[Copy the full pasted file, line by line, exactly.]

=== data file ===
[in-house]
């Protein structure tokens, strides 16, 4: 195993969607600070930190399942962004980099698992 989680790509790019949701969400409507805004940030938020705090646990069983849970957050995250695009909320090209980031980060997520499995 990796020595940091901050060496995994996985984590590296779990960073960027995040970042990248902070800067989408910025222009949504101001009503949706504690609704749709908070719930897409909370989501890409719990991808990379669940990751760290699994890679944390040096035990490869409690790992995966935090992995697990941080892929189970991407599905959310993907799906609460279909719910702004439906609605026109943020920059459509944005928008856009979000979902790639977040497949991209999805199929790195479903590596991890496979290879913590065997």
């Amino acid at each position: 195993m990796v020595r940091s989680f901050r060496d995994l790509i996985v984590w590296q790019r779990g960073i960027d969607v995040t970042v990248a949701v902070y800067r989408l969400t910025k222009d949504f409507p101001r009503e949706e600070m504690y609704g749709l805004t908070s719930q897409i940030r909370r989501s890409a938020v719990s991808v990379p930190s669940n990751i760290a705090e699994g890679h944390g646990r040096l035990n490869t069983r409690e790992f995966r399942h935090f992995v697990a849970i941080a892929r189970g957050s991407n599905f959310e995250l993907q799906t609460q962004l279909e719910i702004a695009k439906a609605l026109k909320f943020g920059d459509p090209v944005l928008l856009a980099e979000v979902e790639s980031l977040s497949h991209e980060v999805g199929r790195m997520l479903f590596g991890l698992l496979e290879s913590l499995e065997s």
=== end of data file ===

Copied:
[in-house]
């Protein structure tokens, strides 16, 4: 195993969607600070930190399942962004980099698992 989680790509790019949701969400409507805004940030938020705090646990069983849970957050995250695009909320090209980031980060997520499995 990796020595940091901050060496995994996985984590590296779990960073960027995040970042990248902070800067989408910025222009949504101001009503949706504690609704749709908070719930897409909370989501890409719990991808990379669940990751760290699994890679944390040096035990490869409690790992995966935090992995697990941080892929189970991407599905959310993907799906609460279909719910702004439906609605026109943020920059459509944005928008856009979000979902790639977040497949991209999805199929790195479903590596991890496979290879913590065997």
């Amino acid at each position: 195993m990796v020595r940091s989680f901050r060496d995994l790509i996985v984590w590296q790019r779990g960073i960027d969607v995040t970042v990248a949701v902070y800067r989408l969400t910025k222009d949504f409507p101001r009503e949706e600070m504690y609704g749709l805004t908070s719930q897409i940030r909370r989501s890409a938020v719990s991808v990379p930190s669940n990751i760290a705090e699994g890679h944390g646990r040096l035990n490869t069983r409690e790992f995966r399942h935090f992995v697990a849970i941080a892929r189970g957050s991407n599905f959310e995250l993907q799906t609460q962004l279909e719910i702004a695009k439906a609605l026109k909320f943020g920059d459509p090209v944005l928008l856009a980099e979000v979902e790639s980031l977040s497949h991209e980060v999805g199929r790195m997520l479903f590596g991890l698992l496979e290879s913590l499995e065997s």